Caros Fodor might credit MMA for rescuing him from the self-destructive path he had embarked upon after returning from a tour of duty in Iraq, but he will be the first to admit that he initially got into the sport for all the wrong reasons.
Fodor is now a Strikeforce and UFC veteran who recently secured a contract with ONE FC, but competing in the cage was the furthest thing from his mind when he first walked through the doors of Matt Hume’s AMC Pankration.
“When I returned from Iraq in 2003, I was drinking a lot and getting into a lot of fights. Me and some friends decided we should train to help finish these fights faster, so that’s how I found AMC,” he said.
The transition to civilian life had proved traumatic for the former Marine, but instead of enhancing his ability to cause carnage on drinking binges, taking up MMA led Fodor to completely abandon his nihilistic lifestyle.
“After I started training, my whole attitude changed and I started to grow up. I began competing in the local shows and now here I am. To be honest, MMA saved my life. If I hadn’t found it I would most likely be in prison now or worse, so I am very grateful for the sport and the people I found through it,” he said.
Next up for the 29-year-old is a debut bout for Asia’s biggest MMA promotion, taking on Yang Seung Ho on the undercard of ONE FC: Champions and Warriors at the 15,000-seat Istora Senayan Stadium in Jakarta on Sept. 13.
The Korean, who is also fighting for ONE FC for the first time, has a perfect 6-0 professional record. Fodor is not expecting an easy start to his Asian MMA career.
“I have looked him up and I am expecting a tough fight because he is undefeated and I am expecting him to bring his A-game. He is a pretty well versed fighter and seems like a gamer, so it should make for a good fight for the fans,” he said.
Even for an organization that has a well-deserved reputation for being ruthless when it comes to cutting fighters, the UFC’s decision to dispense with Fodor was particularly harsh. Every major MMA website had him beating Sam Stout on his promotional debut, but two of the three judges saw it differently.
It should have been a hard fought win over one of the most seasoned fighters on the UFC lightweight roster and the double blow of first losing out on the decision and then being handed his walking papers still rankles the former Marine.
“I thought I had done enough to win that fight because I knew it was close, but I thought I would take the decision. I was very bummed for sure. I thought I would get at least one more fight,” he told MMAWeekly.com.
It was a setback that ultimately opened up an exciting new opportunity for Fodor, competing on the biggest stage in Asia as part of a lightweight division, which is starting to stack up with the likes of Kamal Shalorus, Lowen Tynanes, Ariel Sexton and Eddie Ng all currently in contention.
As Fodor prepares for his first ONE FC fight, he says he is particularly excited about the prospect of being able to utilize soccer kicks and knees to the head of a grounded opponent for the first time.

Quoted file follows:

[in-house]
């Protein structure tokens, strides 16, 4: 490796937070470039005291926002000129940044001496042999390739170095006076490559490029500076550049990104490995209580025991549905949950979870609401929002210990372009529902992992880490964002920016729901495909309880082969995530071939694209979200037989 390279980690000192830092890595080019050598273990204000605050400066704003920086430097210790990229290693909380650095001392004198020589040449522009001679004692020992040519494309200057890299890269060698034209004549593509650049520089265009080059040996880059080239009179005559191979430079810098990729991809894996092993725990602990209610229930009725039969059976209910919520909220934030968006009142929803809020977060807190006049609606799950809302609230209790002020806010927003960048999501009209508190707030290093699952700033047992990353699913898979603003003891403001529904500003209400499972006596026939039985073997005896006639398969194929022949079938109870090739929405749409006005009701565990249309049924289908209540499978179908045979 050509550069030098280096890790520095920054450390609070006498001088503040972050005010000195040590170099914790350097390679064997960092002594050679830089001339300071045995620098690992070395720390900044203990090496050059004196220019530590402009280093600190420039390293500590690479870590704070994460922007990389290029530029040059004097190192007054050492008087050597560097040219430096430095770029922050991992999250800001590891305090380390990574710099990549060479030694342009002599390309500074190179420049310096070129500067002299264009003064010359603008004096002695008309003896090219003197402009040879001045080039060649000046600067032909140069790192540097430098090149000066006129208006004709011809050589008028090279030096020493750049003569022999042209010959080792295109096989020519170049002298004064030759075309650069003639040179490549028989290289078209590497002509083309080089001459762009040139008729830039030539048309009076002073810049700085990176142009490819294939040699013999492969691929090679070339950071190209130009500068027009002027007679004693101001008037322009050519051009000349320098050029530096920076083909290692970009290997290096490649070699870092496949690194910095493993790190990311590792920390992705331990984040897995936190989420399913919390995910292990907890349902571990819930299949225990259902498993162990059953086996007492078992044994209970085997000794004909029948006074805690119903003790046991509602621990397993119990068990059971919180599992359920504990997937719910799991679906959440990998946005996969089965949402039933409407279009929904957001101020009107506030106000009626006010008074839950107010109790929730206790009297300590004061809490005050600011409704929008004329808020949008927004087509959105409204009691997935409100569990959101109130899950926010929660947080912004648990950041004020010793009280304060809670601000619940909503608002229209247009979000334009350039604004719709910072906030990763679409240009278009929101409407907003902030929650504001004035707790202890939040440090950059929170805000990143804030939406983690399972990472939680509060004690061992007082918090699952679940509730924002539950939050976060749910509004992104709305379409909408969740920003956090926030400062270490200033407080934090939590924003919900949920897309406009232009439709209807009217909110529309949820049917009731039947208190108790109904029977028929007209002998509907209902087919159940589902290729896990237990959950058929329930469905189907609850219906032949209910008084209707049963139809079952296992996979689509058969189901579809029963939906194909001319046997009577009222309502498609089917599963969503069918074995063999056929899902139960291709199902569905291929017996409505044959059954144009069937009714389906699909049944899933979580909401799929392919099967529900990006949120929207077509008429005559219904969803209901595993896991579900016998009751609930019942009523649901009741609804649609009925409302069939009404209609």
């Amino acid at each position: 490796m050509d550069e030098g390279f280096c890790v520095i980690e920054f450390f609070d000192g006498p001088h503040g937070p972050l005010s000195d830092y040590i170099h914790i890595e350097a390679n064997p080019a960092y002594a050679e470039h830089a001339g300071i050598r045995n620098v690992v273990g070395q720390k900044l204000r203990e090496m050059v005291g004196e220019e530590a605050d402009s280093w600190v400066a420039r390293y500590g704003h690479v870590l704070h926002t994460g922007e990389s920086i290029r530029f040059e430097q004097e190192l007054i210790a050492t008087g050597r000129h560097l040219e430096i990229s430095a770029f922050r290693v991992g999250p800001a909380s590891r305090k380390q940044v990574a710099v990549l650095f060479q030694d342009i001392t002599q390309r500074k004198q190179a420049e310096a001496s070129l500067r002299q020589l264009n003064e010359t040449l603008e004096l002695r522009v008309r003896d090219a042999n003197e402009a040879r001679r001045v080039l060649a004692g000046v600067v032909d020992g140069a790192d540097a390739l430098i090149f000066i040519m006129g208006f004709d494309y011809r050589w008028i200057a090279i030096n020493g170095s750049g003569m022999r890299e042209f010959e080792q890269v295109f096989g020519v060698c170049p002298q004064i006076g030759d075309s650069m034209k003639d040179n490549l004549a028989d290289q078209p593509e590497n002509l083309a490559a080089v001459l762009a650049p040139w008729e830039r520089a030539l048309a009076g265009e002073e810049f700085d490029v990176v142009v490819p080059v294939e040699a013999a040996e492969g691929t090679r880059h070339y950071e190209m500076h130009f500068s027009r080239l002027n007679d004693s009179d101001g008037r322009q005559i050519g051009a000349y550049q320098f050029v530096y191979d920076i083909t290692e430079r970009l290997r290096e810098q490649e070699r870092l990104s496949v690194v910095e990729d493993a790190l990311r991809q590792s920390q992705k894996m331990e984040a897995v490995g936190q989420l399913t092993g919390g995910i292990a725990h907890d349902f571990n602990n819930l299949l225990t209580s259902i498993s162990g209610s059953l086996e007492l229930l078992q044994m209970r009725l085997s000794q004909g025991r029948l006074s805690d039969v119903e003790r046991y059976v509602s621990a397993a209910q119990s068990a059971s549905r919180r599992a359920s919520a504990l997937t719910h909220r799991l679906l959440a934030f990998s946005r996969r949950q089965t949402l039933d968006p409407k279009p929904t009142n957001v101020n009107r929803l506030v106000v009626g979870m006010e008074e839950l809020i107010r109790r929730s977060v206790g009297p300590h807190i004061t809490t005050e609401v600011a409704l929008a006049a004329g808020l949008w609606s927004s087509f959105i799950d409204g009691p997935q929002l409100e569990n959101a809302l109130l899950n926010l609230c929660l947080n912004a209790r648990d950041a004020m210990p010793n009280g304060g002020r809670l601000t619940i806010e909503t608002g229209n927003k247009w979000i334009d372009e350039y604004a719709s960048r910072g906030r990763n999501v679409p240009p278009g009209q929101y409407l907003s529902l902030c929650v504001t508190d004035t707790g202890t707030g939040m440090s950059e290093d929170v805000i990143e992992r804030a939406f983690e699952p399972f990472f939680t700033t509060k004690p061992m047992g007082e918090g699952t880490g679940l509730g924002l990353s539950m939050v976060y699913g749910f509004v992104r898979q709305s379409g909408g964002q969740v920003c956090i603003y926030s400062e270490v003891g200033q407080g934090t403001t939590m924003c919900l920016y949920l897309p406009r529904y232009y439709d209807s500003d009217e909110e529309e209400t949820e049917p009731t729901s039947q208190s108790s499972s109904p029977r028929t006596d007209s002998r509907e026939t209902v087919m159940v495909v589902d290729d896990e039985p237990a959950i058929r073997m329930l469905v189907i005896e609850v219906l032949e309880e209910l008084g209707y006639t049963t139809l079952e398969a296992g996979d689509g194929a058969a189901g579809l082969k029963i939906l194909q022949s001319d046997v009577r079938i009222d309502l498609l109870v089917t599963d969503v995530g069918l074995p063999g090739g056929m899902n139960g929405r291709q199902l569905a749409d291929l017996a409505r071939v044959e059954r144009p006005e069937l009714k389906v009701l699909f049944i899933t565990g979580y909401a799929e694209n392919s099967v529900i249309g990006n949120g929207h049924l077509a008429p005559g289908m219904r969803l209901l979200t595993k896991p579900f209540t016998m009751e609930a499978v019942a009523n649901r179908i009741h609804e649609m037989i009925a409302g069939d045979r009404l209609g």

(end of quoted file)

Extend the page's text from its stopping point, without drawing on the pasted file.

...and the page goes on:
“ONE FC was my first choice after getting cut. I love their rules, which allow for some very exciting fights and I’m looking forward to taking advantage of them. It’s going to be a great experience and I am looking forward to seeing different parts of the world,” he said.
The 155-pound belt is currently the property of leading Asian lightweight Shinya Aoki and Fodor, who went 5-1 during his stint with the now defunct Strikeforce, is hoping to work his way into contention for a shot at the champion.
“Aoki is the champ, he is a legend already in the sport. I match up with him like a lot of fighters do and obviously I would try and keep the fight standing, but I do believe I have what it takes to beat him and very much want to challenge for the title. I know I will have to work my way up there, but my ultimate goal is to be the ONE FC lightweight champion,” he said.
Fodor was reluctantly thrust into the limelight a couple of years ago when it was revealed that his adopted brother Ben was masquerading as self-styled superhero “Phoenix Jones,” patrolling the streets of Seattle at night, complete with costume and cape.
Both brothers have very strong amateur MMA backgrounds, but Ben chose to use his skill set to become a vigilante rather than a professional fighter. Caros does not exactly condone his younger sibling’s crime fighting activities and says that, apart from a shared interest in martial arts, they have little in common.
“I love him. He is my brother. However, we are opposite people all around. Outside of fighting we have nothing in common, which is why we have taken different paths. Compared to other brothers, I would not say we are that close, but if he ever needed me, I would be there for him.”
Ben is set to return to competitive MMA action in November after a three-year absence, but, while his Phoenix Jones alter ego might have made him the more famous of the two brothers, he has a lot of work to do if he wants to emulate the sanctioned fighting exploits of Caros. The UFC veteran has a 7-3 record and has been fighting for major organizations in the U.S. since 2010.
Ben’s street fights might get millions of views on YouTube, but Caros has dished out some serious violence of his own, albeit in a competitive sporting capacity. He has racked up no fewer than nine first-round wins in the professional and amateur ranks, most notably a 12-second demolition of Strikeforce veteran Justin Wilcox in 2011.
Fodor doesn’t go the distance too often and after getting on the wrong end of a highly debatable split decision in his last fight, he will be looking for the finish when he makes his ONE FC debut on Sept. 13.
“The fans should expect some exciting and aggressive fights from me. I am coming off two losses and am hungry and looking forward to smashing some guys on my way to title contention.”
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